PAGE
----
Iowa lawmakers are focused on supply chain and trucking issues

Luke Clausen Iowa Capital Dispatch

The Iowa House delegation this week focused on transportation and supply chain issues, while Rep. Zach Nunn snagged a key committee assignment and Senator Joni Ernst targeted Planned Parenthood.

Midwest House members address supply chain bottlenecks

The Iowa House delegation sent a letter to Surface Transportation Board Chairman Martin Oberman asking him to lift a planned week-long embargo on rail travel, which Union Pacific perceives as bad winter weather.

Iowa lawmakers joined the letter with three Minnesota lawmakers — Republican Rep. Michelle Fischbach and Brad Finstad and Democrat Angie Craig — and Republican Rep. Tom Tiffany of Wisconsin.

Lawmakers said they were skeptical about the need for an embargo because similar weather conditions have not caused embargoes in the past.

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“We respectfully request STB to exercise its statutory supervisory authority by immediately convening a forum with Union Pacific and affected shippers, directing Union Pacific to lift the current embargo, and expediting normal rail service throughout the Minnesota, Iowa and Wisconsin region recover before further damage to the supply chain can occur,” it said a tweet from Finstad.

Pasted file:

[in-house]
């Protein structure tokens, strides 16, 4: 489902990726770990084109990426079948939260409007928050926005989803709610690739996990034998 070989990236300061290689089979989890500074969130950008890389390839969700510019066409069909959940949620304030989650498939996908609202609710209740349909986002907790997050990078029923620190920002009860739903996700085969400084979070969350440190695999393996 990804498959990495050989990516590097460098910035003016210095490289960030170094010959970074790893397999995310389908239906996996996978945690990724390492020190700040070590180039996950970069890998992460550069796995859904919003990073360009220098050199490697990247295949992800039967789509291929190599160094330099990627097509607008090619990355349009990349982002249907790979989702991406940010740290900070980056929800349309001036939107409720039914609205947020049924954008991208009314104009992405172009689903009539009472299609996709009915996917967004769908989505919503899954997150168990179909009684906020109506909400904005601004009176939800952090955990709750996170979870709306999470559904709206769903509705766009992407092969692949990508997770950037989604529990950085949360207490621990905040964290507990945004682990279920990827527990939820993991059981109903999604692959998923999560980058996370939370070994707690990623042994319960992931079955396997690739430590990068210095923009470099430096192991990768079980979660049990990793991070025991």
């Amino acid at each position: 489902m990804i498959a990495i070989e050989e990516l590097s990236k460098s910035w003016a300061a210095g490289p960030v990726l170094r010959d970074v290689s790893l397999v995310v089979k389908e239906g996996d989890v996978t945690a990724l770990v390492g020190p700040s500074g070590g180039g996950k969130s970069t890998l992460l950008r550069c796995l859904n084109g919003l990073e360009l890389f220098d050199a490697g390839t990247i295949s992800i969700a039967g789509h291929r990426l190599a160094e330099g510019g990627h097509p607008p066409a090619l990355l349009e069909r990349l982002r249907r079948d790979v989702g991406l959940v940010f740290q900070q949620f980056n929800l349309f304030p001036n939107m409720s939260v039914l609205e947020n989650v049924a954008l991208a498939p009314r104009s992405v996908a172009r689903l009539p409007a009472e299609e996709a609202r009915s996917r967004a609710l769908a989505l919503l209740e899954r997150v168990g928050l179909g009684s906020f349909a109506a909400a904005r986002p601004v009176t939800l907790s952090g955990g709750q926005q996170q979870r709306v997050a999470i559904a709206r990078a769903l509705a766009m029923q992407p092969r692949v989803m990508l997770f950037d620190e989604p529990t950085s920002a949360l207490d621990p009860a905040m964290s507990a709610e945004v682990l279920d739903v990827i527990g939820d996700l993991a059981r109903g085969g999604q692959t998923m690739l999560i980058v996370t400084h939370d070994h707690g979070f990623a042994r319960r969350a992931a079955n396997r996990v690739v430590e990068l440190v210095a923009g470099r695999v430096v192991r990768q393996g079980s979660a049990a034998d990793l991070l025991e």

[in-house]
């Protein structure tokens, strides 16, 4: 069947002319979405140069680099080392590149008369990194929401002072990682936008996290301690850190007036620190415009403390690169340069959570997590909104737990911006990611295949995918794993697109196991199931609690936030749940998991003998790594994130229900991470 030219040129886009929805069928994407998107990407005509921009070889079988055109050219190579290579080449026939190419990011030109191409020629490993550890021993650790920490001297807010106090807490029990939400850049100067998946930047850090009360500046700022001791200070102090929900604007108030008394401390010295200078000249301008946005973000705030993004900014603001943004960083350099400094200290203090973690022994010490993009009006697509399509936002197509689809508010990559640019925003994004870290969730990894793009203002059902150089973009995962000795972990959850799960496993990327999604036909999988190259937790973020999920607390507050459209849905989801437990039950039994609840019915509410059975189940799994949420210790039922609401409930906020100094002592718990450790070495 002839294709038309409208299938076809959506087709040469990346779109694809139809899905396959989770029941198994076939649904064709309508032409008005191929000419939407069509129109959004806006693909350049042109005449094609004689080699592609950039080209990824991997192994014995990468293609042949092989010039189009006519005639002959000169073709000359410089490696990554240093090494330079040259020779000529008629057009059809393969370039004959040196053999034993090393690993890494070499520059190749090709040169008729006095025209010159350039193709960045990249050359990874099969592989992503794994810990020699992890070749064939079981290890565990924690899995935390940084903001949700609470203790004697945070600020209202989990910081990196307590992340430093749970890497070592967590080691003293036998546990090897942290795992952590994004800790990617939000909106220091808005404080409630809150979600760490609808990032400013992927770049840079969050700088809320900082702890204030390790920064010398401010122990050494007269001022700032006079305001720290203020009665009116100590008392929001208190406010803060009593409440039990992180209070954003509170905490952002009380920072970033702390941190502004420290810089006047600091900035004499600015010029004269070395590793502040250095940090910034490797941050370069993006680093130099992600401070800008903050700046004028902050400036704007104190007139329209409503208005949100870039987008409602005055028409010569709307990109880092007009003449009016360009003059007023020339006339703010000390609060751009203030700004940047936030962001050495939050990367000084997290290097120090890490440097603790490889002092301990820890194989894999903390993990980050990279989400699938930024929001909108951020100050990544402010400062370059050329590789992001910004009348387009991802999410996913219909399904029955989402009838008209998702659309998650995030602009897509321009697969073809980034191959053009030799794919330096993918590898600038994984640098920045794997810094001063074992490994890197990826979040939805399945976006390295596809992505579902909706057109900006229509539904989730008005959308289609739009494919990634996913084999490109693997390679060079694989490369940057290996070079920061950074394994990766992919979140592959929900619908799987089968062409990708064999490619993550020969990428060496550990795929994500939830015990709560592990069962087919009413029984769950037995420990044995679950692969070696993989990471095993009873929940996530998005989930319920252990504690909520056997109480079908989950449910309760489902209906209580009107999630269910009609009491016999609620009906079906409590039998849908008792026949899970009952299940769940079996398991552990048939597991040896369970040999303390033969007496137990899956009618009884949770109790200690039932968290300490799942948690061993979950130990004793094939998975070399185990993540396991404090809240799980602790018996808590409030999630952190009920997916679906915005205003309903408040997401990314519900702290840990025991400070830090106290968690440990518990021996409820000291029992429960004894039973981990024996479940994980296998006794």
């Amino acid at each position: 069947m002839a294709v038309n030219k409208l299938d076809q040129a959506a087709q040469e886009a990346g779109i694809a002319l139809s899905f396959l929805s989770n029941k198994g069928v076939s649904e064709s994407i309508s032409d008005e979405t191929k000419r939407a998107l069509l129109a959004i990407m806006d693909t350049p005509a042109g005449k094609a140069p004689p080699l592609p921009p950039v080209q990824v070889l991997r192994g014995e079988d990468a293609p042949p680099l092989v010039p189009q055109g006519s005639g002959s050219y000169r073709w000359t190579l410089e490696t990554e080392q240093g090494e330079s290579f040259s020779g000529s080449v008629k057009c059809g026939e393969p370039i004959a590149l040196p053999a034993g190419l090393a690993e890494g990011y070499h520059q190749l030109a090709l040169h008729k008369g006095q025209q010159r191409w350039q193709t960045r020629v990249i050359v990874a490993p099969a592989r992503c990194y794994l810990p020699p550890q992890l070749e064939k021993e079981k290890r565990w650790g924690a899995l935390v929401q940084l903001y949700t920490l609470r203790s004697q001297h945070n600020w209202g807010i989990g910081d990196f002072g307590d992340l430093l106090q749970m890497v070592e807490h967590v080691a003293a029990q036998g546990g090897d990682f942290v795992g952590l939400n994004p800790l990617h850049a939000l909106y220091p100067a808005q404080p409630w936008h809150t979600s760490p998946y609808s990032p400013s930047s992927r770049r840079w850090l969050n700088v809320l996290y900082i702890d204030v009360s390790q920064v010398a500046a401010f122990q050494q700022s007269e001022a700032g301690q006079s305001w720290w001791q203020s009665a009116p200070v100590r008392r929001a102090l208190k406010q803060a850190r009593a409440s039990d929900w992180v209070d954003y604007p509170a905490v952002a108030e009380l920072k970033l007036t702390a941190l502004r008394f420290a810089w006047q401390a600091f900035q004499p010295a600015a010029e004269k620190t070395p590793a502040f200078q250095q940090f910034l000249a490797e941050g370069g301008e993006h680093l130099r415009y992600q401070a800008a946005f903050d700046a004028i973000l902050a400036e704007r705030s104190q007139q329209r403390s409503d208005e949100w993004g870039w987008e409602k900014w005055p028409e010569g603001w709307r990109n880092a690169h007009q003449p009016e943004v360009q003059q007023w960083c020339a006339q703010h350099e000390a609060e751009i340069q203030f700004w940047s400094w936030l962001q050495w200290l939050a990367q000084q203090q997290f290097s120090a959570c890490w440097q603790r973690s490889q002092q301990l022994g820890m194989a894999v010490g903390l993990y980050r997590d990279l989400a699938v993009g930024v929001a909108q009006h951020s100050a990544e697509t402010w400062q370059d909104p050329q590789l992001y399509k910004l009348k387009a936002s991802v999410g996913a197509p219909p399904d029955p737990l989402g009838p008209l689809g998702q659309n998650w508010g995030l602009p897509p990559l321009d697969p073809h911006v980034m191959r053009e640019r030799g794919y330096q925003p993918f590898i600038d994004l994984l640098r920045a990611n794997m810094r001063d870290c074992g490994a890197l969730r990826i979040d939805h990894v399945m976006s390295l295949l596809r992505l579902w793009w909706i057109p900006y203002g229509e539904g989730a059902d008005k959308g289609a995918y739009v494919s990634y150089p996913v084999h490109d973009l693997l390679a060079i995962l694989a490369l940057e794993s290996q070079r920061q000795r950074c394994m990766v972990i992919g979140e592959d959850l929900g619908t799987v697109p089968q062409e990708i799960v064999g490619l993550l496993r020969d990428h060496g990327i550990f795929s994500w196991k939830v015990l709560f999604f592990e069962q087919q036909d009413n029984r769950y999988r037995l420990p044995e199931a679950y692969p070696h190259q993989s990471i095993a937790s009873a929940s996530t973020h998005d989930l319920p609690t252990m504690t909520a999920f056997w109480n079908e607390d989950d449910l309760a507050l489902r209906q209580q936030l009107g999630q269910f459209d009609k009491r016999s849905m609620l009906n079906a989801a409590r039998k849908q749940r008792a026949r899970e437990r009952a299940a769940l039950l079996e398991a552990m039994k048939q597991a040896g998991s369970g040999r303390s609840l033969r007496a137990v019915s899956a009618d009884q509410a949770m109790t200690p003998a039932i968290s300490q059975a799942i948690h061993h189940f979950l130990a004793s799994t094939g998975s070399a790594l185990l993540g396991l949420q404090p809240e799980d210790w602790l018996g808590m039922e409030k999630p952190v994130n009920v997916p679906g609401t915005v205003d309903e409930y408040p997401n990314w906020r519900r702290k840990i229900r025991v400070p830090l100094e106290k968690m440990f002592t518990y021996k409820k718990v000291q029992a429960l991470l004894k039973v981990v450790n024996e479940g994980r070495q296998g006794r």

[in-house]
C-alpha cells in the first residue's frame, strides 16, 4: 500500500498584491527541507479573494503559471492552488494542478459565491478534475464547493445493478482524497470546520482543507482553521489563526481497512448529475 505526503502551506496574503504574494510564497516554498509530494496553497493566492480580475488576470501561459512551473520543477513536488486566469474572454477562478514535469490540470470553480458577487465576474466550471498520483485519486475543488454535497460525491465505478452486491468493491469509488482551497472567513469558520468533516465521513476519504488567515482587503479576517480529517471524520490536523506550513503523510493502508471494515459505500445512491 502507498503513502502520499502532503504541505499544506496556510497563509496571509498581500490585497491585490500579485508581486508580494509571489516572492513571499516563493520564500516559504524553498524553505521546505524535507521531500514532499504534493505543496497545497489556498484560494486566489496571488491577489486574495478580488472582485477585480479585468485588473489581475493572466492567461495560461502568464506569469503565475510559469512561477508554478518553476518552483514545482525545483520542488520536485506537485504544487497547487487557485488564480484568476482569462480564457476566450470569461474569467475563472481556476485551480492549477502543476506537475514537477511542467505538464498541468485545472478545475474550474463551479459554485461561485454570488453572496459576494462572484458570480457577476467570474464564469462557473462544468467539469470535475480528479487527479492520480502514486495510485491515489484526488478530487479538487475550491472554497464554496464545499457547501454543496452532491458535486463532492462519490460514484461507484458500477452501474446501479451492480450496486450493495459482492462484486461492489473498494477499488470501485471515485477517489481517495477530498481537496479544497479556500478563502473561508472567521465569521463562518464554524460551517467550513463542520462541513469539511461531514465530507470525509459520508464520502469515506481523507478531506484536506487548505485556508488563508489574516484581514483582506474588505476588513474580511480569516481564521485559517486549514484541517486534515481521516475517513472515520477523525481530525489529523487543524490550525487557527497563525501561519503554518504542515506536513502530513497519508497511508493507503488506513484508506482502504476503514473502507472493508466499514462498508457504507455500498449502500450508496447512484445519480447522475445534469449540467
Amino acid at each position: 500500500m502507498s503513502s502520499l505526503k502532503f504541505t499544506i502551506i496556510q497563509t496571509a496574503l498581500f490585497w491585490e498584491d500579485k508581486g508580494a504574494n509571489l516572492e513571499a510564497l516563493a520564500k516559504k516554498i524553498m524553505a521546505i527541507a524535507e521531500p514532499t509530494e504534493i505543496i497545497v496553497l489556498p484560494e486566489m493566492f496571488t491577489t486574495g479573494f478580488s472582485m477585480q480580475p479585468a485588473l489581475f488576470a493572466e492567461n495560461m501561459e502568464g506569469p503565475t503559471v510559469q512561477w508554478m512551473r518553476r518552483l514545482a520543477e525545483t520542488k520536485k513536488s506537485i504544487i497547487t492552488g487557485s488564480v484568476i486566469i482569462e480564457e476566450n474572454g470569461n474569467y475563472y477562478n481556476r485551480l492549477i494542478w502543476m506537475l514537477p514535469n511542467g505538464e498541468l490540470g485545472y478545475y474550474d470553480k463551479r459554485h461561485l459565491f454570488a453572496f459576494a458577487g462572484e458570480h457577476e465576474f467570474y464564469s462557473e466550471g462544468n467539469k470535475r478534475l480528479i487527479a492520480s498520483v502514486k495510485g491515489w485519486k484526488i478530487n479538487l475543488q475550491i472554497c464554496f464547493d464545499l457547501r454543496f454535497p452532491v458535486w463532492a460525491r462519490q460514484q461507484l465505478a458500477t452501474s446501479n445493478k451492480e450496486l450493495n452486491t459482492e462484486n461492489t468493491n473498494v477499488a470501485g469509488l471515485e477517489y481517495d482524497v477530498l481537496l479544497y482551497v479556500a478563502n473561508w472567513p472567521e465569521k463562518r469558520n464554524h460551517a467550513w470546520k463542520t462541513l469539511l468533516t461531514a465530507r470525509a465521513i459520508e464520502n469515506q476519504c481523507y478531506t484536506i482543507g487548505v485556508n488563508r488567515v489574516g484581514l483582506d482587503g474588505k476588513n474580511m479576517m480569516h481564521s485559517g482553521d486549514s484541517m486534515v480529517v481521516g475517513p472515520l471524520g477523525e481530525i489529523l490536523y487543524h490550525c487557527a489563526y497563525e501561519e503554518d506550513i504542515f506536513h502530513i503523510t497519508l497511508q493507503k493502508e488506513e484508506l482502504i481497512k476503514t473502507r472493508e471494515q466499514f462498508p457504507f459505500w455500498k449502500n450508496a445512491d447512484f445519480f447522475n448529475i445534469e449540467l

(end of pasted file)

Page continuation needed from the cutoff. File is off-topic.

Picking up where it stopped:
The Feenstra bill would make truck regulation easier

Rep. Randy Feenstra also focused on supply issues. Along with Florida Republican Representative Brian Mast, he introduced legislation to address a truck driver shortage that is severely affecting the American supply chain.

The legislation would allow drivers under the age of 21 to transport goods from a US port of entry to another location within the same state. This is currently referred to as interstate transportation, which is prohibited for drivers under the age of 21. The legislation would eliminate the designation for interstate transportation.